Encyclopedia of Earth

Yucatán dry forests

Content Cover Image

Yucatan dry forests cover most of the west of the Yucatan Peninsula. Source: NASA

Located on the northwestern section of the Yucatán Peninsula of Mexico, the Yucatán dry forests ecoregion is generally topographically level with vegetation dominated by thorn scrub and cacti. Endemism is high due to the isolation of this dry forest; this region contains ten of the fourteen endemic cacti of the Yucatán Peninsula. This region is also important for migratory birds from the North America; twenty endemic birds are found in this ecoregion. This region is threatened by overgrazing and cattle ranching and agriculture development, at least one endemic species of cacti, Cola Lagarto (Pereskiopsis kellermanii) may have become extinct.

Location and general description

caption Cenote, Chichen Itza, Yucatan, Mexico. Source: Sheldon Brown

The region is situated on the northwestern portion of the Yucatán Peninsula. The forests grow on a vast portion of flat terrain (less than 400 metres above sea level), composed of limestone of coraline origin.

caption Source: WWF

Soils are generally young and of calcareousSoils which are high in limestone content origin; and drainage is extensive, thus the soils hardly ever flood. The climate is tropical subhumid but becomes drier in the central portion of this region. As in other subtropical forests, there is a long dry season that is responsible for the deciduous nature of the forests. Precipitation levels do not reach above 1200 millimetres (mm)/year, although the northern portions of the ecoregion receive slightly less. Dominant vegetative species in the central portion of the region are: False Tamarind (Lysiloma latisiliquum) and Florida Fishpoison Tree (Piscidia piscipula), and may be associated with Mexican Alvaradoa (Alvaradoa amorphoides), Gumbo Limbo (Bursera simaruba), Cigar-box Wood (Cedrela odorata), Fustic Tree (Chlorophora tinctoria), Yauco (Cordia gerascanthus) and Chapulaltapa (Lonchocarpus rugosus) in other areas. The accompanying species are Walking Lady (Vitex gaumeri), Breadnut (Brosimum alicastrum), Warrie Wood (Caesalpinia gaumeri), Cigar-box Wood (Cedrela odorata), Kapok Tree (Ceiba pentandra) and False Mastic (Sideroxylon foetidissimum). In the northern part of the ecoregion, near the coast, cacti become more abundant. Common cactus species include: Royen's Tree Cactus (Pilosocereus royenii), Pterocereus gaumeri and Pitayo De Mayo (Stenocereus griseus). Herbaceous plants, epiphytes and fungi are rather scarce, but bromeliads like Tillandsia can be found growing on some trees.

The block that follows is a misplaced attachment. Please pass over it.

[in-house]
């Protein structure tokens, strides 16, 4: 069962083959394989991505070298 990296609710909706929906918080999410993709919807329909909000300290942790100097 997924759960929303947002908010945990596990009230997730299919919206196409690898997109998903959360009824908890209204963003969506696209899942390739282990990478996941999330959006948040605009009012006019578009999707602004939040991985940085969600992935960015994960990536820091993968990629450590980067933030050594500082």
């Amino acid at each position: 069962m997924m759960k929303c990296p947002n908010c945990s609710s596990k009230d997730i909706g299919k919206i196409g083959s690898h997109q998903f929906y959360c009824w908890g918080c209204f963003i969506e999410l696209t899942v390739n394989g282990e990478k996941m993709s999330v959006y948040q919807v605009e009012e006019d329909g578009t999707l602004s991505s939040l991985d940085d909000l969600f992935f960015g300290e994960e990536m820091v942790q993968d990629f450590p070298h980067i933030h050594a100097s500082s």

caption Jaguarundi (Felis yagouaroundi). Photograph by Tony Rath

The dry forests of the Yucatán constitute a unique island of vegetation in the Gulf of Mexico region. They are isolated from other dry forests by the sea and by a vast extension of humid forests in the Maya region. Some researchers hypothesize that the isolation of the dry forests has been responsible for the unique composition of the region's flora and fauna, as well as for the specific processes governing animal and plant dispersion. Many animals and plants cannot survive or readily disperse into the surrounding ecoregions, a fact that has accounted for the local distributions, and thus, high numbers of endemic species of this region. Plant endemism has been estimated to reach nearly 10% of the total vegetation. The northern portion of the region, where cacti are abundant, contains 10 of the 14 endemic cacti of the Yucatán Peninsula. The region is considered among Mexico's richest regions in terms of its herpetofauna, because it houses many endemic amphibians and reptiles. The Yucatán dry forests are one of the very few places in Mexico where the Mexican Bearded-lizard (Heloderma horridum) is found, one of only two known venomous lizards on Earth. This ecoregion is home to over 290 bird species (two of which are endemic), as well as approximately 96 mammals.

Mammals include the White-nosed Coatí (Nasua narica),  Jaguar (Pantera onca), Central American Spider Monkey (Ateles geoffroyi), and southern opossum (Didelphis marsupialis). Avifauna species include Swainson's warbler (Limnothlypis swainsonii), White-fronted Amazon (Amazona albifrons), lesser yellow-headed vulture (Cathartes burrovianus), and hooded warbler (Wilsenia citriha).

Amphibians occurring in the Yucatan dry forests ecoregion are: the Veragua Robber Frog (Craugastor rugosus), which is typically found in leaf litter; the Mexican Treefrog (Smilisca baudinii); the Mexican White-lipped Frog (Leptodactylus labialis); the Cane Toad (Rhinella marina); the Gulf Coast Toad (Incilius valliceps); the Mahogany Treefrog (Tlalocohyla loquax); the Mexican Cascades Frog (Lithobates pustulosus), which is especially known to rocky cascading streams; the Red-eyed Leaf Frog (Agalychnis callidryas); the Rio Grande Frog (Lithobates berlandieri); Sabinal Frog (Leptodactylus melanonotus), which is known for its creation of nests in burrows near ephemeral water bodies; the Stauffer's Long-nosed Treefrog (Scinax staufferi), which is typically found in marshes and savannas; the Yellow Cricket Treefrog (Dendropsophus microcephalus); Yucatan Rainfrog (Craugastor yucatanensis); and the Yucatan Casquheaded Treefrog (Triprion petasatus).